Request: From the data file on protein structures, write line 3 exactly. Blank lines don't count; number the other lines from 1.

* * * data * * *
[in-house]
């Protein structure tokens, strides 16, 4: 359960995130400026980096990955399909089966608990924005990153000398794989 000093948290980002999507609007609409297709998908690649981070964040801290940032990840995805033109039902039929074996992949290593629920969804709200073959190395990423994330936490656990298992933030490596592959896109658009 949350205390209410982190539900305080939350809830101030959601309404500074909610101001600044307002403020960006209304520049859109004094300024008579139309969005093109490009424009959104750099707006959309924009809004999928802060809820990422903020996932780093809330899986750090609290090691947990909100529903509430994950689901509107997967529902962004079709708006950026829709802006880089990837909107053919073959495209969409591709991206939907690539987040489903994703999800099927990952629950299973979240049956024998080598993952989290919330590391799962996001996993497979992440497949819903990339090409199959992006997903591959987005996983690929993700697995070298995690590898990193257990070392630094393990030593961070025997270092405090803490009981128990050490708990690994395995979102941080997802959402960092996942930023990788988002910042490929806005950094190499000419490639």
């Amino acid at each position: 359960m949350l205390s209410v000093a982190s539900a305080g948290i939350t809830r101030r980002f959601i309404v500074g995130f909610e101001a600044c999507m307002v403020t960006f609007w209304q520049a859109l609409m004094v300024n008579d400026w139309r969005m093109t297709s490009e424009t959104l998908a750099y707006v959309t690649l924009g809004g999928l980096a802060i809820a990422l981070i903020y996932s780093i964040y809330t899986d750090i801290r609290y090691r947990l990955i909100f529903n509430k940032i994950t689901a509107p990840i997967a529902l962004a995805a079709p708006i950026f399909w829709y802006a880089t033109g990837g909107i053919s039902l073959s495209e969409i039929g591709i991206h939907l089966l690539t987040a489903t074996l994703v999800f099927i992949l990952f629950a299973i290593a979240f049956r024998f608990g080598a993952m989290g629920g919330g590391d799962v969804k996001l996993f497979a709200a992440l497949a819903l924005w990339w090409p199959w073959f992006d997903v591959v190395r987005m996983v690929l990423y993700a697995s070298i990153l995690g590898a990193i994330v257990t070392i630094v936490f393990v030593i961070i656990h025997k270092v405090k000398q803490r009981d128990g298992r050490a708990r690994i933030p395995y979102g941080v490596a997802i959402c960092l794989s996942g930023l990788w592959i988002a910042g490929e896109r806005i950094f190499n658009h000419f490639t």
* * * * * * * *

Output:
């Amino acid at each position: 359960m949350l205390s209410v000093a982190s539900a305080g948290i939350t809830r101030r980002f959601i309404v500074g995130f909610e101001a600044c999507m307002v403020t960006f609007w209304q520049a859109l609409m004094v300024n008579d400026w139309r969005m093109t297709s490009e424009t959104l998908a750099y707006v959309t690649l924009g809004g999928l980096a802060i809820a990422l981070i903020y996932s780093i964040y809330t899986d750090i801290r609290y090691r947990l990955i909100f529903n509430k940032i994950t689901a509107p990840i997967a529902l962004a995805a079709p708006i950026f399909w829709y802006a880089t033109g990837g909107i053919s039902l073959s495209e969409i039929g591709i991206h939907l089966l690539t987040a489903t074996l994703v999800f099927i992949l990952f629950a299973i290593a979240f049956r024998f608990g080598a993952m989290g629920g919330g590391d799962v969804k996001l996993f497979a709200a992440l497949a819903l924005w990339w090409p199959w073959f992006d997903v591959v190395r987005m996983v690929l990423y993700a697995s070298i990153l995690g590898a990193i994330v257990t070392i630094v936490f393990v030593i961070i656990h025997k270092v405090k000398q803490r009981d128990g298992r050490a708990r690994i933030p395995y979102g941080v490596a997802i959402c960092l794989s996942g930023l990788w592959i988002a910042g490929e896109r806005i950094f190499n658009h000419f490639t």